Studies suggest that up to one-third of people in the general population have shown knee joint problems with radiological evidence (G. Peat et al., 2001). Knee osteoarthritis (OA), for example, is the single most common cause of disability in older adults. Current technology used to monitor the development of the injury still relies on complex and expensive 3-Dimensional Motion Capture System (3D-Mocap). Regardless of the precision and the accuracy of the 3D-Mocap, this system has some drawbacks, such as the complexity of the equipment and installation, and the high costs which make this system unaffordable for patient in-home monitoring and rehabilitation.
To address these issues, ITRI collaborated with Graduate Institute of Biomedical Engineering from National Taiwan University of Science and Technology to develop a smart knee brace that can detect abnormal knee alignment and send feedback when the user has an abnormal muscle activity. The smart knee brace consists of an electromyography (EMG) sensor which can record muscle activity and a triaxial accelerometer to record acceleration on the segment. The EMG sensors are placed on Vastus Lateralis and Vastus Medialis muscle to continuously monitor muscle activity. When there is abnormality detected, the system will generate tactile feedback to the designated muscle. This form of feedback is useful to solve the muscle imbalance problem which is common in athletes and may reduce sport injury risks.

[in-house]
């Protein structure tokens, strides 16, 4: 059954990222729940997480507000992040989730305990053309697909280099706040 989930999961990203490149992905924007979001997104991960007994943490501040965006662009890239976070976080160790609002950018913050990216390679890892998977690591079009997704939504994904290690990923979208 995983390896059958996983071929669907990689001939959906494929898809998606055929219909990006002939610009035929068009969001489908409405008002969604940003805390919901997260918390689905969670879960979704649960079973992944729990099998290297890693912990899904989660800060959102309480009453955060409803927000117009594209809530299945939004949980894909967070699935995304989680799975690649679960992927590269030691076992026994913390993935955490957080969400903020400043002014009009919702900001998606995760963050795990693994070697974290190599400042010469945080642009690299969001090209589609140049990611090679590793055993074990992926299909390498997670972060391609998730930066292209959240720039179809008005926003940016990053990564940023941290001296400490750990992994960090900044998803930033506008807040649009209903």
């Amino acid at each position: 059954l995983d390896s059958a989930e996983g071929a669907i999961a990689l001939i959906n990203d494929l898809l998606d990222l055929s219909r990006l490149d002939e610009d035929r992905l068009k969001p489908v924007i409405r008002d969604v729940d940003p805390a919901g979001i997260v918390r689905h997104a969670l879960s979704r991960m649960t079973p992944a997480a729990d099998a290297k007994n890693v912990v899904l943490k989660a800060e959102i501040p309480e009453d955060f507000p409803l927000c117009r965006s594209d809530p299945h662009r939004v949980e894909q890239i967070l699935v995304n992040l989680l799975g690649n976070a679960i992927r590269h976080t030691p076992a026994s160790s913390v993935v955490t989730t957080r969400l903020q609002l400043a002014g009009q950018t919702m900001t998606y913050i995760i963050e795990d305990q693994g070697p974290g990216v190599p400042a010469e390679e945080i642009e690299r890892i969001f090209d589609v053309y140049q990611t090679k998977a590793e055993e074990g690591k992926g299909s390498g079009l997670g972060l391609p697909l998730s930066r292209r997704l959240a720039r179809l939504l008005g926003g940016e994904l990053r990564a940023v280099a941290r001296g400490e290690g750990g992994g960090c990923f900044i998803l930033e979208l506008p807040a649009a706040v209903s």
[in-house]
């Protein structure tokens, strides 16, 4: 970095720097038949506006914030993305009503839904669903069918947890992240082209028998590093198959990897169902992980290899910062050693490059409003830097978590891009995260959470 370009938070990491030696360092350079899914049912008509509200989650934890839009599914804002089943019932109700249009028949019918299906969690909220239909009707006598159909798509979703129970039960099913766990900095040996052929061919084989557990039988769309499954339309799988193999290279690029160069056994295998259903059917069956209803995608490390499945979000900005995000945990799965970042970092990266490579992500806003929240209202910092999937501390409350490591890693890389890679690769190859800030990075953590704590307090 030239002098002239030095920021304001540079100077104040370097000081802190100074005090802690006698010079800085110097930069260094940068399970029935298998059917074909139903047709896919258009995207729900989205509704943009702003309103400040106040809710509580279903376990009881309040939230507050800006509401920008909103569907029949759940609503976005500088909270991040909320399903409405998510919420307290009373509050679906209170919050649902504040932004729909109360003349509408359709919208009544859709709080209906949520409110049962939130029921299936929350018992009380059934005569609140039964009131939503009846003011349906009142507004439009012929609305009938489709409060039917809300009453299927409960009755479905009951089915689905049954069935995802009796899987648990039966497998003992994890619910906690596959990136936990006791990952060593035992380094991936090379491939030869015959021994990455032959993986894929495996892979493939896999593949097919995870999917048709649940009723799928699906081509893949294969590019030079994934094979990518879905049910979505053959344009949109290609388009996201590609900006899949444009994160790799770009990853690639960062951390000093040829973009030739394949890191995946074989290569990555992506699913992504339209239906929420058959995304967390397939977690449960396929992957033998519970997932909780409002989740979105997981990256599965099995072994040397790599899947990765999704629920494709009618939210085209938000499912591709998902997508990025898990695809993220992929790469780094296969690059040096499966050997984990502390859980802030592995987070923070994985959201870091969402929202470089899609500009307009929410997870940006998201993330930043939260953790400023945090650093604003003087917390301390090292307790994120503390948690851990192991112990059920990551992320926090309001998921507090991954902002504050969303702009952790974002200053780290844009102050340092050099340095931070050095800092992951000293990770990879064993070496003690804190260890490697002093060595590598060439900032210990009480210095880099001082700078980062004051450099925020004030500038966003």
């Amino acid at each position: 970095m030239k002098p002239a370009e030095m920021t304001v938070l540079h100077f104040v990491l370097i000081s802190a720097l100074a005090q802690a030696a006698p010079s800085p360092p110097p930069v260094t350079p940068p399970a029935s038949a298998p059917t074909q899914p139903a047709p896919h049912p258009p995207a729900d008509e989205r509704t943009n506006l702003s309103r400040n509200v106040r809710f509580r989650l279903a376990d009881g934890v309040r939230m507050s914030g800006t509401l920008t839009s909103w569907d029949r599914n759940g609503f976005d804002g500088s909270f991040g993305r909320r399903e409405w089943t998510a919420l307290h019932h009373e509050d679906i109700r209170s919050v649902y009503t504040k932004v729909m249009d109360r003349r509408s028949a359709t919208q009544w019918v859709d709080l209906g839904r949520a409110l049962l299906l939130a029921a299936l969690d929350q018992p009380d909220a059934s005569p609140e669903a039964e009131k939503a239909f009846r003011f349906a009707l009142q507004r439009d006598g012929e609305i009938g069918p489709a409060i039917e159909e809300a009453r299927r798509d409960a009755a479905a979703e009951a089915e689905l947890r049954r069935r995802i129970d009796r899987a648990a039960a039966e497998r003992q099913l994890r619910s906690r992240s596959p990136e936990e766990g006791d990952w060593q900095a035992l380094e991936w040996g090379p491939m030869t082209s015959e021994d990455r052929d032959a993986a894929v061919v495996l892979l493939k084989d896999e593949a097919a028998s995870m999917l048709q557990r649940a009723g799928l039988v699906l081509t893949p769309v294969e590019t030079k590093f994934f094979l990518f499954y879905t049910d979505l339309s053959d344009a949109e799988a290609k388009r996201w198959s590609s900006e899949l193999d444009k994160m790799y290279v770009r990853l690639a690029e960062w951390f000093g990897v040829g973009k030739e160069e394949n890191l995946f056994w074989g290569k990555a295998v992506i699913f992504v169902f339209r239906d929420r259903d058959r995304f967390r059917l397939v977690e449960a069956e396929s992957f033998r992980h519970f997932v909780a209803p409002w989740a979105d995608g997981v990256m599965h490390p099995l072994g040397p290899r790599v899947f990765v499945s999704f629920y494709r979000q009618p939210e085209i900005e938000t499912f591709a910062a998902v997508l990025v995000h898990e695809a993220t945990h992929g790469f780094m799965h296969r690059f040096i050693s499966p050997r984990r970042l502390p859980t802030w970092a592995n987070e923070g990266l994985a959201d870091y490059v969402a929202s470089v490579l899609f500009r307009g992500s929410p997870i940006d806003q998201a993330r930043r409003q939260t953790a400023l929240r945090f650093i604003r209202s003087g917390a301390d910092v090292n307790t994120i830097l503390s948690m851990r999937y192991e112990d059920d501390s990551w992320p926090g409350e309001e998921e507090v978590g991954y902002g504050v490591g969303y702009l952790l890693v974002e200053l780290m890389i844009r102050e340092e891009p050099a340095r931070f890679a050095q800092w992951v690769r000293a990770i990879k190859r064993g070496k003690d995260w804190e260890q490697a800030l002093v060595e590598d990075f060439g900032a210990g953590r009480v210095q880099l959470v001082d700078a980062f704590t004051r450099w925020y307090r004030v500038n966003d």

Besides providing immediate tactile feedback, collected EMG and accelerometer data will also be used for other analysis, for example, diagnosis on knee alignment problems. With the trained model from Deep Neural Network, the data from sensors can be used to detect knee abnormality. More advanced application will be available in the future for predicting biomechanical variables such as joint movement, or joint loading with a combination of wearable sensor data and deep learning method. In the future, users will be able to know exactly how much loading they put on their knee joint when doing exercise or high risk activities with only using smart knee braces with wearable sensors. Compared with conventional knee braces which only correct the alignment, this solution opens up an opportunity to continuously monitor and record user’s data and develop recommendations for better movement strategy or exercise prescription.
In sum, I see much potential for this integrated system developed by ITRI. It can create a smart in-home healthcare monitoring and rehabilitation system which will bring more convenience to patients while providing clinicians simpler tools for knee injury monitoring to enhance the quality of diagnosis and treatment.
Future extended application for in-home healthcare with smart knee brace and wearable sensors.
G. Peat, R. McCarney, and P. Croft, Knee pain and osteoarthritis in older adults: a review of community burden and current use of primary health care. Annals of the Rheumatic Diseases. 60 (2), 91-97 (2001).
W. Hsu, et al., Controlled tactile and vibration feedback embedded in a smart knee brace. IEEE Consumer Electronics Magazine. 9 (1), 54-60 (2019).
Tommy Sugiarto is an associate engineer working at ITRI. Currently, he is also a PhD candidate in Biomedical Engineering at National Taiwan University of Science and Technology (NTUST). He got his master degree also in the same major and university while his bachelor degree was obtained from Department of Physics, University of Indonesia. His research interest is in Artificial Intelligence especially in biomedical applications.